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LGBTQ2 community sees gaps in health care services, calls for proper training

Addressing health care barriers for LGBTQ2 people
WATCH: Experts say many health care providers lack basic understanding to best serve the LGBTQ2 community.

A trip to the doctor’s office or dentist’s chair might cause a little anxiety for some, but an advocate for Saskatchewan’s LGBTQ2 community says other people fear inadequate care and feeling alienated.

Jess Fisher with OUTSaskatoon said the care that health professionals provide LGBTQ2 people is falling short.

READ MORE: New guide aims to help transgender people find Sask. care options

“Oftentimes when queer people access services, they’re educating their health care provider about their identity and talking about it and answering questions instead of actually getting the support they need,” said Fisher, a two-spirit woman and OUTSaskatoon’s gender-based violence education coordinator.

Health care professionals from pharmacists to physiotherapists should be better equipped to address the needs of sexual and gender minorities, she said.

“Service providers lack just basic knowledge on queer identities, so things like the difference between gender and sex, different types of sexual orientation, what it means to be transgender, what it means to transition,” she said.

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“Those are basic things that health care providers should know but don’t because of the current climate that we live in.”

READ MORE: Is the world more accepting of transgender people? Yes, but many people still aren’t: Ipsos

Jane Shulman, a researcher and consultant on LGBTQ2 people and health care, said these issues aren’t addressed often or at all in training.

“Health care providers don’t necessarily understand that queer people are putting themselves at risk when they’re vulnerable with health care providers,” said Shulman, a lesbian woman who has spent a lot of the time in the system following a cancer diagnosis.

“Nurses can help people to feel safer with gestures that don’t necessarily require more time, but require… an understanding of where their patients may be coming from.”

Those gestures could be as simple as putting a rainbow sticker on an ID badge, and not making assumptions about the gender of a patient or their partner.

It’s critical that current and future health care providers are trained with that understanding, Fisher said.

LGBTQ2S community sees gaps in health care services, calls for proper training
Jess Fisher with OUTSaskatoon says health care providers need more training on how to help LGBTQ2S people. Slavo Kutas / Global News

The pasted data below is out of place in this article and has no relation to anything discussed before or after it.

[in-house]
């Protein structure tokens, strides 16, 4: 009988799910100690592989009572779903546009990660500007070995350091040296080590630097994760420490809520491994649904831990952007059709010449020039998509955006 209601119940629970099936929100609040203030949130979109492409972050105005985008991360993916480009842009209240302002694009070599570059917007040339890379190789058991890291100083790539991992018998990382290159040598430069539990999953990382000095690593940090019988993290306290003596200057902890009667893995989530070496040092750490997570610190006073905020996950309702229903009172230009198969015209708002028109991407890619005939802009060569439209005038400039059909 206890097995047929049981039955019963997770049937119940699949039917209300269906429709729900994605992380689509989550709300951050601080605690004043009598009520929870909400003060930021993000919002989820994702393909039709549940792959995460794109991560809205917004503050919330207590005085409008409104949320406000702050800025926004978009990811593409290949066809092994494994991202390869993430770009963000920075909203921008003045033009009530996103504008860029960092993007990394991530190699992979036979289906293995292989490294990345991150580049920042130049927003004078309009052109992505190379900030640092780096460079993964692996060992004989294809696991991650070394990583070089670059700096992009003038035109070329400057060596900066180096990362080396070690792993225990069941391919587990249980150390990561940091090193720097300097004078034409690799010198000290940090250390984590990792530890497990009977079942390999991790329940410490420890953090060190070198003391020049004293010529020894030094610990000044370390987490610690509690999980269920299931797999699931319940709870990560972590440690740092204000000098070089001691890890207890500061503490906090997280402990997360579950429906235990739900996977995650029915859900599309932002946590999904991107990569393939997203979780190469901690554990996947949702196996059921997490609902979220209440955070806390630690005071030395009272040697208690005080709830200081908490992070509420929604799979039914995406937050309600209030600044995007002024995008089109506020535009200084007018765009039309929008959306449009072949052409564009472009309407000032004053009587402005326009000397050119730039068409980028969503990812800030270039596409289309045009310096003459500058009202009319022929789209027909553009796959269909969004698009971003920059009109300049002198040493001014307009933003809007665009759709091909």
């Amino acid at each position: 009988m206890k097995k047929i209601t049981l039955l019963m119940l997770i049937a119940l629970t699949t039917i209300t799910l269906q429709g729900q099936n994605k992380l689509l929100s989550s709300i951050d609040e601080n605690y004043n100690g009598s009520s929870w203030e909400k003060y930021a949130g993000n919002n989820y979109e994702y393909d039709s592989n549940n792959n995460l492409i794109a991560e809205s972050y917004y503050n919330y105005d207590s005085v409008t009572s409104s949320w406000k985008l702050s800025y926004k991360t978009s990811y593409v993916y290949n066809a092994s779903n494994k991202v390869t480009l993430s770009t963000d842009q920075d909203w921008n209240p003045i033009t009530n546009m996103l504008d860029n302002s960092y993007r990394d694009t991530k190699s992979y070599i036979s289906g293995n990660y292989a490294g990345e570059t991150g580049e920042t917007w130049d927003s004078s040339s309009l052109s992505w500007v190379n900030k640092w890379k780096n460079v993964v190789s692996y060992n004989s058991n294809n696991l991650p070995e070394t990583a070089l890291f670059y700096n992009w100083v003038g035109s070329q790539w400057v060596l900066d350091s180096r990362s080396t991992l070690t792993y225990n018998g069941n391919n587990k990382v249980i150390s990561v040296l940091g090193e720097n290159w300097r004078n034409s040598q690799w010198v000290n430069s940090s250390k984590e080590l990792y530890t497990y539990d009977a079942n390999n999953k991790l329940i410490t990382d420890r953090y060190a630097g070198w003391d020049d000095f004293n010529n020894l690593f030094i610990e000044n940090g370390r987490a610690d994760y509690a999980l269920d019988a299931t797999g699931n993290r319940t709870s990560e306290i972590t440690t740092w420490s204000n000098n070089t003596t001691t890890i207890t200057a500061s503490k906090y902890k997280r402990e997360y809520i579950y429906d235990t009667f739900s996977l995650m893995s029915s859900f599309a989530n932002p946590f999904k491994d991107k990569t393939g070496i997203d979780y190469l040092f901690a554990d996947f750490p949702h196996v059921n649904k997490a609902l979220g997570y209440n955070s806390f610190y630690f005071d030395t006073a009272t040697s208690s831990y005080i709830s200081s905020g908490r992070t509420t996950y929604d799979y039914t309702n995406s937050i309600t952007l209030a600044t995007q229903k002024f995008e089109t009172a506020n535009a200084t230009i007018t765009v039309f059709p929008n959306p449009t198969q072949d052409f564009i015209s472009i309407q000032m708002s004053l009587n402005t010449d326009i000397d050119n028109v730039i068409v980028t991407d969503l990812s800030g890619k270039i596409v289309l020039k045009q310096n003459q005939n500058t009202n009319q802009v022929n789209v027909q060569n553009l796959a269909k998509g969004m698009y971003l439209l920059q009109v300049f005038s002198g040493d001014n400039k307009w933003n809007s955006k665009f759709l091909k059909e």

“Our queer community is saying they need more education,” she said. “They need to have more awareness of the history of queer folks in Canada, the impacts of gender-based violence on their everyday life and how that impacts [them] when they access services.”
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The University of Saskatchewan (U of S) has partnered with OUTSaskatoon on its gender-based violence project, which is focused on sharing what information health professionals need to better serve LGBTQ patients.

On Wednesday, Fisher spoke with medical students about improving care for the community.

“When people are in school to become a care provider, they need to be educated then, not already when they’re out in the field,” she said.

“It’s going to be a lot more challenging down the line to unlearn these things… and then to relearn ways that they can be more supportive.”

READ MORE: Health care system can often be a challenge for transgender patients

The U of S College of Medicine has six courses that touch on LGBTQ2 health.

First-year medical student Carissa Mcguin said she has received some training on how to best serve sexual and gender minorities.

“I think that the college is working really hard to increase the amount of training that we have when treating LGBTQ2S+ people,” she said. “It’s a significant portion of our patient population and they have very specific health concerns.”

But there’s still room for improvement, Mcguin said.

“I would like to see it normalized a little bit more and… worked into normal conversations about things like respiratory function or sexual health history, rather than kind of an add-on at the end,” she said.

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“We could go a long way towards just normalizing those conversations and making it part of our standard of care.”